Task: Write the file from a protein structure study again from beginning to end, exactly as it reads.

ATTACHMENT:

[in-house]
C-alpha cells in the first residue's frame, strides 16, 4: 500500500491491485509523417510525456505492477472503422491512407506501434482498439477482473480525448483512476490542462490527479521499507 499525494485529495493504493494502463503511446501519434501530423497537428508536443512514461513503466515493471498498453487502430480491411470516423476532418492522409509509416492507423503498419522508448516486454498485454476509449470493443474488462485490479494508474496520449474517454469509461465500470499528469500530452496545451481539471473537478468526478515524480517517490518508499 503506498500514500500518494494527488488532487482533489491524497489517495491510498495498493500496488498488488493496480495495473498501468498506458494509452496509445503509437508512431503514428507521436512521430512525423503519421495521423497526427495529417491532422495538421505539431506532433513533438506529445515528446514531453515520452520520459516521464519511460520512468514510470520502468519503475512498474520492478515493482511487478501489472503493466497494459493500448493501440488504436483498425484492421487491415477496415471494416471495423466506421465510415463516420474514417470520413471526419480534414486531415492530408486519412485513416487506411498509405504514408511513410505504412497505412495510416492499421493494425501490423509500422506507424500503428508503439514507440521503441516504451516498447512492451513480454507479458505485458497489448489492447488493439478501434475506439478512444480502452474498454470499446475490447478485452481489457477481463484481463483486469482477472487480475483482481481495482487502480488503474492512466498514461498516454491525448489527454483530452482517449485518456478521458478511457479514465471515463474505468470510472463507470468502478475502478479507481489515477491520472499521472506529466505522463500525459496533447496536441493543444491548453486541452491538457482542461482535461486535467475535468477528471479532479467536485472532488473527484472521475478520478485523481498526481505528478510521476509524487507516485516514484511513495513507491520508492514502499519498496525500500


[in-house]
C-alpha cells in the first residue's frame, strides 16, 4: 500500500491491485509523417510525456505492477472503422491512407506501434482498439477482473480525448483512476490542462490527479521499507 499525494485529495493504493494502463503511446501519434501530423497537428508536443512514461513503466515493471498498453487502430480491411470516423476532418492522409509509416492507423503498419522508448516486454498485454476509449470493443474488462485490479494508474496520449474517454469509461465500470499528469500530452496545451481539471473537478468526478515524480517517490518508499 503506498500514500500518494494527488488532487482533489491524497489517495491510498495498493500496488498488488493496480495495473498501468498506458494509452496509445503509437508512431503514428507521436512521430512525423503519421495521423497526427495529417491532422495538421505539431506532433513533438506529445515528446514531453515520452520520459516521464519511460520512468514510470520502468519503475512498474520492478515493482511487478501489472503493466497494459493500448493501440488504436483498425484492421487491415477496415471494416471495423466506421465510415463516420474514417470520413471526419480534414486531415492530408486519412485513416487506411498509405504514408511513410505504412497505412495510416492499421493494425501490423509500422506507424500503428508503439514507440521503441516504451516498447512492451513480454507479458505485458497489448489492447488493439478501434475506439478512444480502452474498454470499446475490447478485452481489457477481463484481463483486469482477472487480475483482481481495482487502480488503474492512466498514461498516454491525448489527454483530452482517449485518456478521458478511457479514465471515463474505468470510472463507470468502478475502478479507481489515477491520472499521472506529466505522463500525459496533447496536441493543444491548453486541452491538457482542461482535461486535467475535468477528471479532479467536485472532488473527484472521475478520478485523481498526481505528478510521476509524487507516485516514484511513495513507491520508492514502499519498496525500500